The UnCivilized World of Sarah Palin

On the September 13, 2012 installment of Hannity on Fox, Sarah Palin made the following comment concerning the uprisings in the Middle East:

Yes, Sean. We have to ask ourselves, and I sure wish that reporters would ask our president, how much longer can we afford to spill our blood and treasure, trying to quote/unquote, “promote democracy” in places that do not have any values for a civilized society, values like respecting minorities and women’s rights and independent judiciary and rule of law? How much longer do we now support and fund Sharia democracy?

Sarah Palin has spent the last 4 years peddling ignorance and bigotry in order to make herself into a multimillionaire. Given that history, her pitbull-with-lipstick performances ought to be viewed as disrespectful caricature.

Sadly, however, Palin’s views are representative of the views of a significant portion of the American public. Her fans, many of whom also believe the president is Muslim (and that calling someone “Muslim” is a slur) share her feeling that the part of the world I was raised to believe is the cradle of civilization is, in fact, uncivilized. Moreover, they seem to believe that what’s happening in the barbaric lands of their imaginations is all about us, our interests, our needs, our security, and not at all about them.

Some would call this belief ethnocentrism, that worldview based in cultural chauvinism borne of ignorance. But there’s a political dimension to this belief that leads me to call it racism.

What else but racism would lead someone to overlook the context for the violence we are witnessing?

Here’s is just one piece of the context extracted from one relatively small slice of the history of U.S. hostility toward the region in question:

In 2003 we went to war with Iraq. Among the justifications offered was retaliation for the terrorist attacks of 9/11. Attacks in which no Iraqis were involved.

The principle justification, what the U.S. used to build the coalition war effort, was the claim that Iraq was manufacturing weapons of mass destruction. But we all know that this claim was a lie. Not a mistake, but an outright, bald-faced lie.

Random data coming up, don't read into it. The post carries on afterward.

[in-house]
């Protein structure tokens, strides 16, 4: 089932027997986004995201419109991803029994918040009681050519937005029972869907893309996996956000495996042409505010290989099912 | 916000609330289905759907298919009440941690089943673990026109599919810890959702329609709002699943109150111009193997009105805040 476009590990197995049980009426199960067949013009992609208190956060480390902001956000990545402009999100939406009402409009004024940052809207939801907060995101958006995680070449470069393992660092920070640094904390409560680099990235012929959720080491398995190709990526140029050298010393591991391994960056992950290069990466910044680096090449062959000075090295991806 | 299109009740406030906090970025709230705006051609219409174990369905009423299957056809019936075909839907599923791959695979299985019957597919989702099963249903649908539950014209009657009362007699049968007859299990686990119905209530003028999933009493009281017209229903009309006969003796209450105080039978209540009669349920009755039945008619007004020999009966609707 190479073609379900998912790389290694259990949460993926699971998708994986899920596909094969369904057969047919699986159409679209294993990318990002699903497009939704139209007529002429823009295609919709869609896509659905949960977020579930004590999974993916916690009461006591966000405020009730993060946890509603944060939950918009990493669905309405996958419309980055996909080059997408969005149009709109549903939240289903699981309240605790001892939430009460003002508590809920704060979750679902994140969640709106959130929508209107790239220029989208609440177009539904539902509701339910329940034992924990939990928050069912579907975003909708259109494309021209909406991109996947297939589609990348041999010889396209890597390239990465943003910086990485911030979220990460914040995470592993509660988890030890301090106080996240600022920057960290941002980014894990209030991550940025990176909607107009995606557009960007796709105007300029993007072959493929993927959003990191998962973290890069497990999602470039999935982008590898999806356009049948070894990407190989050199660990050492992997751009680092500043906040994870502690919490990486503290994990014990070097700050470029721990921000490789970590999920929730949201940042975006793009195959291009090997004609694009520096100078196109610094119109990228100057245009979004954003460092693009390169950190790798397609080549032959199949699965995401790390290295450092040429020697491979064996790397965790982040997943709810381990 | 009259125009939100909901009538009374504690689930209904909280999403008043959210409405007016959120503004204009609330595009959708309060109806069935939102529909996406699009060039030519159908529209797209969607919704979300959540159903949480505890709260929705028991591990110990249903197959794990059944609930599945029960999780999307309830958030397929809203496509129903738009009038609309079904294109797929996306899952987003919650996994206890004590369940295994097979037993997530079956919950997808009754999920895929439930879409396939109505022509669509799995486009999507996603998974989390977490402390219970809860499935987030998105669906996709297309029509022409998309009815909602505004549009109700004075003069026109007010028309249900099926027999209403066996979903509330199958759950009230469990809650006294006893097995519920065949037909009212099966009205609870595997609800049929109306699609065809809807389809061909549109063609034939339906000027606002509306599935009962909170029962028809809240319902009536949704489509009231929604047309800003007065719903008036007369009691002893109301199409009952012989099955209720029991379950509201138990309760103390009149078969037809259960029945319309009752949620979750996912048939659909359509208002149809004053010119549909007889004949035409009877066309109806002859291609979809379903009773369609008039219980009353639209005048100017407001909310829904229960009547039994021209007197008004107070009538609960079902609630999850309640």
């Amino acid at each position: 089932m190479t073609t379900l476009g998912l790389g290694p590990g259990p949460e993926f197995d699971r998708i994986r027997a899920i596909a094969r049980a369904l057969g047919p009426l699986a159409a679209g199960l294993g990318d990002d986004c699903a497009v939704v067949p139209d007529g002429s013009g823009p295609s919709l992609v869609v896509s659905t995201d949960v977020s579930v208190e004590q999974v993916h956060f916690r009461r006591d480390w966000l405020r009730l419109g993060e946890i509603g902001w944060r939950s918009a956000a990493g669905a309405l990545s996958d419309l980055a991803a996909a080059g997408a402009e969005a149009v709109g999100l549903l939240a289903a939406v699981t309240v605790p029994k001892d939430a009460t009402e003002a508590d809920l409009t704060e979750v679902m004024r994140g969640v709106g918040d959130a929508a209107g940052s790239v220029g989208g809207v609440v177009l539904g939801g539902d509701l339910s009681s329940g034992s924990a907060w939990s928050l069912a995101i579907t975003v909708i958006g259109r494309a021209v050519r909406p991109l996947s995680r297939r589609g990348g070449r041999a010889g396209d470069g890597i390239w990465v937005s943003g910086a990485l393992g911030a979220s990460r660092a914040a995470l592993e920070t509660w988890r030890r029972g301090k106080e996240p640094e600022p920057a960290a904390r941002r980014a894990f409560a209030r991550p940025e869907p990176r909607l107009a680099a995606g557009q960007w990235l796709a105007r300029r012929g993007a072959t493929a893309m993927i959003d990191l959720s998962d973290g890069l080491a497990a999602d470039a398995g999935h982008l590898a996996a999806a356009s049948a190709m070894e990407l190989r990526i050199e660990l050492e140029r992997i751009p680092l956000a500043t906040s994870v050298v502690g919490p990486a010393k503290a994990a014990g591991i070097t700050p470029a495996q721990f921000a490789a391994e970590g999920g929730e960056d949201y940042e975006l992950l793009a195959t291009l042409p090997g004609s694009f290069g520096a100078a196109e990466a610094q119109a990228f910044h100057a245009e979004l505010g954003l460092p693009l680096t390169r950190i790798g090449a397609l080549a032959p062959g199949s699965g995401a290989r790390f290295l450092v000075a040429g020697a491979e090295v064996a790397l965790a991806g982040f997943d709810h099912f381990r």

Based on this lie we invaded Iraq. The language of war among many Americans equated Islam with terrorism. We attacked viciously. During the campaign of “shock and awe” that opened the war, precision was specifically and purposely not among “our” objectives.

The World Health Organization estimates that approximately 151,000 Iraqis died as a direct result of violence related to the invasion and subsequent occupation of Iraq. This death toll excludes those who died as a result of the damage the war caused to public infrastructure and health care delivery systems. Among the many estimates of Iraqi casualties due to violence, the WHO body count is relatively conservative.

The war also took the lives of 4287 Americans. 30,182 more were wounded. U.S. allies also suffered casualties. All based on a lie.

And many within what commentators refer to as “the Arab world” know as we do that white supremacy has always been at the heart of the project of American empire. And they know that American racism has always been rooted in religious bigotry. This has been true since labels like heathen and uncivilized were put on Native Americans in order to justify genocide.

I sometimes find myself breathless in the face of the human cost of American racism and xenophobia. Racism and xenophobia that blinds us to our shared humanity to the degree that in the name of catharsis and plunder we will commit such atrocities as the one described here. And then in the wake of this atrocity, find ourselves unable to fathom why others might distrust, fear, or even hate us as so many among us distrust, hate and fear them.

If this is civilized behavior, perhaps the people of the Middle East should take Palin’s characterization of them as uncivilized as a compliment.

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By Scot Nakagawa

Scot Nakagawa is a political strategist and writer who has spent more than four decades exploring questions of structural racism, white supremacy, and social justice. Scot’s primary work has been in the fight against authoritarianism, white nationalism, and Christian nationalism. Currently, Scot is co-lead of the 22nd Century Initiative, a project to build the field of resistance to authoritarianism in the U.S.

Scot is a past Alston/Bannerman Fellow, an Open Society Foundations Fellow, and a recipient of the Association of Asian American Studies Community Leader Award. His writings have been included in Race, Gender, and Class in the United States: An Integrated Study, 9th Edition,  and Killing Trayvons: An Anthology of American Violence.